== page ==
The tutorial shows end users four "elegant" ways to hold a nokia.
There's the Thumb and Finger (upper left (UL), above), the Cup (UR), the Balance (LL), and the Four Edge Grip (LR). Of course, as Nokia states in their tutorial (emphasis ours):
We’ve found any of the four grips mentioned above to be both comfortable and as you can see, offer no signal degradation whatsoever. This isn’t a feature you’ll only find on high-end Nokia devices either. It’s something that’s been a part of pretty much every Nokia device ever made (perhaps with the exception of that teardrop 3G one, which was a bit ridiculous).
The key function on any Nokia device is its ability to make phone calls. After all, that’s why we know them universally as mobile phones (or smart phones, feature phones or mobile computers – though the same grip styles work for those, too). One of the main things we’ve found about the 1 billion plus Nokia devices that are in use today is that when making a phone call, people generally tend to hold their phone like a ... well, like a phone. Providing a wide range of methods and grips for people to hold their phones, without interfering with the antennae, has been an essential feature of every device Nokia has built.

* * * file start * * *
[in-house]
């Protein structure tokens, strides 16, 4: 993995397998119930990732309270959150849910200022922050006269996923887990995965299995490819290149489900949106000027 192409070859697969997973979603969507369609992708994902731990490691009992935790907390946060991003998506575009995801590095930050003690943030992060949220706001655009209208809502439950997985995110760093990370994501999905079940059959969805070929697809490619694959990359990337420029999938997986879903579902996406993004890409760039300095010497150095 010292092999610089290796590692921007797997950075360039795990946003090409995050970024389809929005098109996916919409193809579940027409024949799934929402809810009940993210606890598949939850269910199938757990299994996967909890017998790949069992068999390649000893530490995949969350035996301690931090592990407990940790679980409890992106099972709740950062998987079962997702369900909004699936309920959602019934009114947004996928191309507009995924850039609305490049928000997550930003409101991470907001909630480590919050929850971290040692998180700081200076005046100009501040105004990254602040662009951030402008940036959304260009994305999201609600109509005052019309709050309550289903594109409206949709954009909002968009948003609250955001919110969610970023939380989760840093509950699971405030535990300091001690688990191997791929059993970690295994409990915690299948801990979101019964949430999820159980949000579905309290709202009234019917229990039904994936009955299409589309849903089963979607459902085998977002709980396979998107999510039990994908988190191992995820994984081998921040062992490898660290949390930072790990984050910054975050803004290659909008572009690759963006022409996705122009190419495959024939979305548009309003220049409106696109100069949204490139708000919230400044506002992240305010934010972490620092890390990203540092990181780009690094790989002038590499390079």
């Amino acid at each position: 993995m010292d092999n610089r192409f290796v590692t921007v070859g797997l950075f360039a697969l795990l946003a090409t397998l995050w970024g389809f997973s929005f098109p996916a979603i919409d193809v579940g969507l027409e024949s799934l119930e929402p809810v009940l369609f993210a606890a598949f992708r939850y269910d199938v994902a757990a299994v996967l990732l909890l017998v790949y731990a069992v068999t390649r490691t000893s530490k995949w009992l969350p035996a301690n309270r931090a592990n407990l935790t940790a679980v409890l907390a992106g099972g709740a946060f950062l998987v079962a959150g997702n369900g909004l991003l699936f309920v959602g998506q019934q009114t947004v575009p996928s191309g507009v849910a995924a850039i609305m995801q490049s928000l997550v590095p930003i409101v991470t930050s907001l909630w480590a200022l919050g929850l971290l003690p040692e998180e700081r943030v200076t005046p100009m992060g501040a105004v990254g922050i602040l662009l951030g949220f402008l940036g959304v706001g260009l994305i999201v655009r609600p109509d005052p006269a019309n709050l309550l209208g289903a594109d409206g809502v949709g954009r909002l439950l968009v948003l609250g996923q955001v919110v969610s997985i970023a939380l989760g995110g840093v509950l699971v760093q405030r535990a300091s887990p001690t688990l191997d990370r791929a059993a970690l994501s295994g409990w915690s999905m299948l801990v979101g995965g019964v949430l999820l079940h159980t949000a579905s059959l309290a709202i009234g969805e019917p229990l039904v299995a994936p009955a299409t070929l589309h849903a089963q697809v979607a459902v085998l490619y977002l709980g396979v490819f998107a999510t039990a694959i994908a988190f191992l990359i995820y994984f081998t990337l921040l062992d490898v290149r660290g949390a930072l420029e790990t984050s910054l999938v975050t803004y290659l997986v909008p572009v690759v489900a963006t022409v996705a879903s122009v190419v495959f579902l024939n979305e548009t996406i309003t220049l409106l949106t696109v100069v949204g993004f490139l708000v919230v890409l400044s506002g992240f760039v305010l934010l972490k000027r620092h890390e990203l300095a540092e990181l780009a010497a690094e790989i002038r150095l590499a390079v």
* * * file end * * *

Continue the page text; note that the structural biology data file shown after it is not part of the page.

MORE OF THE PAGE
Of course, feel free to ignore all of the above because realistically, you’re free to hold your Nokia device any way you like. And you won’t suffer any signal loss. Cool, huh?
Clearly a dig at you-know-what, it is true that even in his review of the iPhone 4, the WSJ's Walt Mossberg said those with lower signal strength in their areas might want to opt for a second phone to carry around with their iPhone. That was before the issue with the antenna was known, simply based on the AT&T network.